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English Is the Language of Science. That Isn’t Always a Good Thing

English speakers tend to assume that all the important research is published in English. More than half of the non-English papers observed in this study had no English title, abstract or keywords, making them all but invisible to most scientists doing database searches in English. […] This problem is a two-way street Not only does the larger scientific community miss out on research published in non-English languages. But the dominance of…

Two classic novels returning to Accomack schools following vote

Accomack County Public Schools announced Tuesday that “The Adventures of Huckleberry Finn” and “To Kill a Mockingbird” will immediately returned to school library shelves. The books were temporarily suspended on November 29, after a complaint was filed….The Accomack County School Board voted on Tuesday to permanently reinstate the two novels. “These novels are treasures of American literature and inspirational, timeless stories of conscience and bravery,” said Dr. Ronnie E. Holden, Chairman…

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‘Arrival’ Is Smart, Stylish Sci-Fi About Language, Not Laser Beams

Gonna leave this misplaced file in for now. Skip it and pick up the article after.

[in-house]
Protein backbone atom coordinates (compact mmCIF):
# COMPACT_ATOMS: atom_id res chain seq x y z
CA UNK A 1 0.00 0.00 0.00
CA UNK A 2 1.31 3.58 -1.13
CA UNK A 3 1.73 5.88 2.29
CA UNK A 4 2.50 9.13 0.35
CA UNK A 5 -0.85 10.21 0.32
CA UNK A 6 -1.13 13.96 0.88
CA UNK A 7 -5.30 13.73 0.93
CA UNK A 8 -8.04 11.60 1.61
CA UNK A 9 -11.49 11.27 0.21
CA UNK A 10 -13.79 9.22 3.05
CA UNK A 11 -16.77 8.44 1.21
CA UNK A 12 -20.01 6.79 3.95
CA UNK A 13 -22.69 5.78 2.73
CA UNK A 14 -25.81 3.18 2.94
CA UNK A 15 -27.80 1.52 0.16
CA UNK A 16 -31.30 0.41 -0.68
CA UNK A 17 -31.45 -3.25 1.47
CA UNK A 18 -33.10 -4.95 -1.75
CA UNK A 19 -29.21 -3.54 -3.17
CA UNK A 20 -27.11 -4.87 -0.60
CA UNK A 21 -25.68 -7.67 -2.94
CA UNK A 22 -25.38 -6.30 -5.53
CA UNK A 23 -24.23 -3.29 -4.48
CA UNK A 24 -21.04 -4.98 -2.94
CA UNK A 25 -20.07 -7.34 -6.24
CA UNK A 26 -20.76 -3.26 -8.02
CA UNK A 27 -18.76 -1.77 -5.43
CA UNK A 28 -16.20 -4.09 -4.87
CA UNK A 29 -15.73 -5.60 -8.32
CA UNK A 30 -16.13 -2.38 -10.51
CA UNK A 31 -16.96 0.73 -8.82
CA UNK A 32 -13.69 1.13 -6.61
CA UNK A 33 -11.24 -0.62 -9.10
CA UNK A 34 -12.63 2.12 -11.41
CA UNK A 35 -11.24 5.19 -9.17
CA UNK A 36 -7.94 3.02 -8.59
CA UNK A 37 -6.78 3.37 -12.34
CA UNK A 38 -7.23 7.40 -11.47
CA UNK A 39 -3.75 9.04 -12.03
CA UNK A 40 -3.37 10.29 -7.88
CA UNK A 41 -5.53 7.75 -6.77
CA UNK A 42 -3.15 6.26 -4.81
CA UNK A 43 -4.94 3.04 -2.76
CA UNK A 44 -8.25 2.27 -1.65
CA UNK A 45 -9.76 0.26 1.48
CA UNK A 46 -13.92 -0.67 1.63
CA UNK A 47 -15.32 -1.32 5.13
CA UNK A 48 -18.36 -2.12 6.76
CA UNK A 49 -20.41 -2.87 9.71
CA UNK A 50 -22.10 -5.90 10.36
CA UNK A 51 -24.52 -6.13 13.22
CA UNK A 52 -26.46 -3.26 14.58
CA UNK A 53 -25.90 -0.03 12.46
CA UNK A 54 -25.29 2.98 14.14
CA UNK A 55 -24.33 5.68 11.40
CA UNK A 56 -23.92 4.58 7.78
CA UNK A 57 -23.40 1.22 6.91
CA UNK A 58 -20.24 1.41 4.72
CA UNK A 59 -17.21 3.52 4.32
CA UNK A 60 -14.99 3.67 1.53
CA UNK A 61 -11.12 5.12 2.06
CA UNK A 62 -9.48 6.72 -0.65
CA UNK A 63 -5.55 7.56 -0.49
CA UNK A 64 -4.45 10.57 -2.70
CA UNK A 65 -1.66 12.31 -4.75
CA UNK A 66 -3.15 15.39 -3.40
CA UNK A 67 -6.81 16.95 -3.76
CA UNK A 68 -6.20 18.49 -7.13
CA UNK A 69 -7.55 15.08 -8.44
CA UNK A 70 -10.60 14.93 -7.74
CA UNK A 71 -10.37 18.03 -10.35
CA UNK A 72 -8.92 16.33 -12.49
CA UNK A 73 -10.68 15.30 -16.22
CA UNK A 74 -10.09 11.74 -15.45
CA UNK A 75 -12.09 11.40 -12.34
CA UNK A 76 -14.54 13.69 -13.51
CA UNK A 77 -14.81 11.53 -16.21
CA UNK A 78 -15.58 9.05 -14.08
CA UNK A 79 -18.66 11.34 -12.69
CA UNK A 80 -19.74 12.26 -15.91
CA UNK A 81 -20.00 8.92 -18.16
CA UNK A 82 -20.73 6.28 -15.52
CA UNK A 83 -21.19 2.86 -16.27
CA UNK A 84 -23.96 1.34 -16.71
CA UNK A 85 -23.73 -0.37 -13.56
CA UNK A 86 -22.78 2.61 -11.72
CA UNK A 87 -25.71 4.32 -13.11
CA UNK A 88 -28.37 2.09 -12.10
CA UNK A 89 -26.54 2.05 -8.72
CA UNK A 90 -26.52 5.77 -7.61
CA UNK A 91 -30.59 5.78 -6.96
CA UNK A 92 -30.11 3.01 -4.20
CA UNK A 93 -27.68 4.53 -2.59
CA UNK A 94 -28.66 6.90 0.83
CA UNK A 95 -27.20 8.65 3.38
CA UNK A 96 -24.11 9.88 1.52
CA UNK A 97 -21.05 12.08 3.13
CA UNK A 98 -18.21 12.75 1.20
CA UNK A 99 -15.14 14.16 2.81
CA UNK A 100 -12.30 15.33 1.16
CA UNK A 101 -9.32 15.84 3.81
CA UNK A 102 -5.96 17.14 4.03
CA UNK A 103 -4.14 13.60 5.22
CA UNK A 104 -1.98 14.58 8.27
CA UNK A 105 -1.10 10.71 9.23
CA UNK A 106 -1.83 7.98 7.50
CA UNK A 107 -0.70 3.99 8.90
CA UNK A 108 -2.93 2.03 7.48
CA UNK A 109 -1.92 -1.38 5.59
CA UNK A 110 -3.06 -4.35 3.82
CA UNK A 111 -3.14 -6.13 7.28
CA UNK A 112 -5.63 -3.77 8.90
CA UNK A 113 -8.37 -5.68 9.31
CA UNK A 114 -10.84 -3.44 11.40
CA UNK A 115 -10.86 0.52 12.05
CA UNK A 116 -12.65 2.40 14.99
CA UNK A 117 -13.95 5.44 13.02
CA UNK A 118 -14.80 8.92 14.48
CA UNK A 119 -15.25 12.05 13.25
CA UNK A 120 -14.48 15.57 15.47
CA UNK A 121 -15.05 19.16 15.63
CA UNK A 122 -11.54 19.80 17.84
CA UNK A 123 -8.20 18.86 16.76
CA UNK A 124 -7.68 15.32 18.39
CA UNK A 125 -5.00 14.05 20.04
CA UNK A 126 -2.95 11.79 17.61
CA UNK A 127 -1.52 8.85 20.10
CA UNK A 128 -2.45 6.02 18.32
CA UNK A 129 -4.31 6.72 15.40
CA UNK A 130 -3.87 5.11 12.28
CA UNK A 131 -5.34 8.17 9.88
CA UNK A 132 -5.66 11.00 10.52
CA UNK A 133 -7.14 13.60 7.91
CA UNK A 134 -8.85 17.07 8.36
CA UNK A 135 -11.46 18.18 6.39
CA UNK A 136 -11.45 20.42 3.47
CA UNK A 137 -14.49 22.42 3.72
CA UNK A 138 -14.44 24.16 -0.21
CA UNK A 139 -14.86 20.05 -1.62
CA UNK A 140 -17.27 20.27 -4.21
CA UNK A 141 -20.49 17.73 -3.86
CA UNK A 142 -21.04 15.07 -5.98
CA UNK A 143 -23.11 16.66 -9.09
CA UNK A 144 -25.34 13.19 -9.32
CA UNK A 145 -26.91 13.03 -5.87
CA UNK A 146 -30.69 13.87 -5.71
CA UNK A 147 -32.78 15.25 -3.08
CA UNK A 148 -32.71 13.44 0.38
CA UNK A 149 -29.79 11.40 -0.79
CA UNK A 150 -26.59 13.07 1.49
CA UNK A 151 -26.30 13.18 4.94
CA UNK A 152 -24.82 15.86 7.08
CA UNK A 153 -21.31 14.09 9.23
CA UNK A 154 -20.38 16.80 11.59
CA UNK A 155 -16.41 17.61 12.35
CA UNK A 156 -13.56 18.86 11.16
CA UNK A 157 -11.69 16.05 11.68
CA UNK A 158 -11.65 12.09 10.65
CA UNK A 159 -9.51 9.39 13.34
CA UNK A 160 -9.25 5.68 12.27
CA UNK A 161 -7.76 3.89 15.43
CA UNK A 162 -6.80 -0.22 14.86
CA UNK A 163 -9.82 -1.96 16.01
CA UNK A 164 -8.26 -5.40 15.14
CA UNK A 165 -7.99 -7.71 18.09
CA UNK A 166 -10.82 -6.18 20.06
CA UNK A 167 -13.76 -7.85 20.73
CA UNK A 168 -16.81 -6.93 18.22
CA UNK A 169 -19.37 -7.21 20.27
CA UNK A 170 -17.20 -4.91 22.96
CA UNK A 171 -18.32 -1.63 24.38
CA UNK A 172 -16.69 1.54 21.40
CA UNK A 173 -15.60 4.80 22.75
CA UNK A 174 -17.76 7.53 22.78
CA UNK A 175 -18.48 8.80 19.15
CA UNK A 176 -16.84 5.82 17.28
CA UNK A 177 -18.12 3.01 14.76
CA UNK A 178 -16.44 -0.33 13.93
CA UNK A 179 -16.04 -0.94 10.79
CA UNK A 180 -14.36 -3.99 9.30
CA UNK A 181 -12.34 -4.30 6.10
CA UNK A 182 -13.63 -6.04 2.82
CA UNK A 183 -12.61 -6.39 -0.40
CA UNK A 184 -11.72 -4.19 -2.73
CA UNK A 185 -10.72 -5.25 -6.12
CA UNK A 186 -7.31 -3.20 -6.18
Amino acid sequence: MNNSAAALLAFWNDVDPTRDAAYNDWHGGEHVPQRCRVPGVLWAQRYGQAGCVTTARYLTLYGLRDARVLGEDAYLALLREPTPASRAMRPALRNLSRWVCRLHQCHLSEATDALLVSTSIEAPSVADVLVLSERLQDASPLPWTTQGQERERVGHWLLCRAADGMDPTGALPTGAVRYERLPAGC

The premise sounds quite interesting. Realistically I doubt I’ll have the chance to see a movie until Christmas, but this is something to look forward to. So it’s time to move onto written language, and the most thrilling elements of the film are the geekiest ones: when Louise gets to explain what she’s trying to teach the aliens and why. To broach the essential topic (“What is your purpose on…

Scientists Trace Society’s Myths to Primordial Origins

Ancient cultures from Africa to Asia to the Mediterranean share core myths such as the animal pursued by a hunter who is transformed into a constellation, or a sculptor falling in love with a statute that comes to life, or a clever hunter outwitting a monster who keeps animals in a cave. This Scientific American article describes a method to trace the origin of stories through waves of human migration…

Dear readers: Please stop calling us ‘the media.’ There is no such thing.

When my students refer in passing to “the media,” I know what they mean, but I ask them to be more specific, noting that handwritten notes, carvings on stone tablets, and papier mâché are all examples of “media.” So I agree with this WashPo observation that the term is so general it is meaningless. Not too long ago “the press” was a perfectly well-understood nickname for print journalists. When working…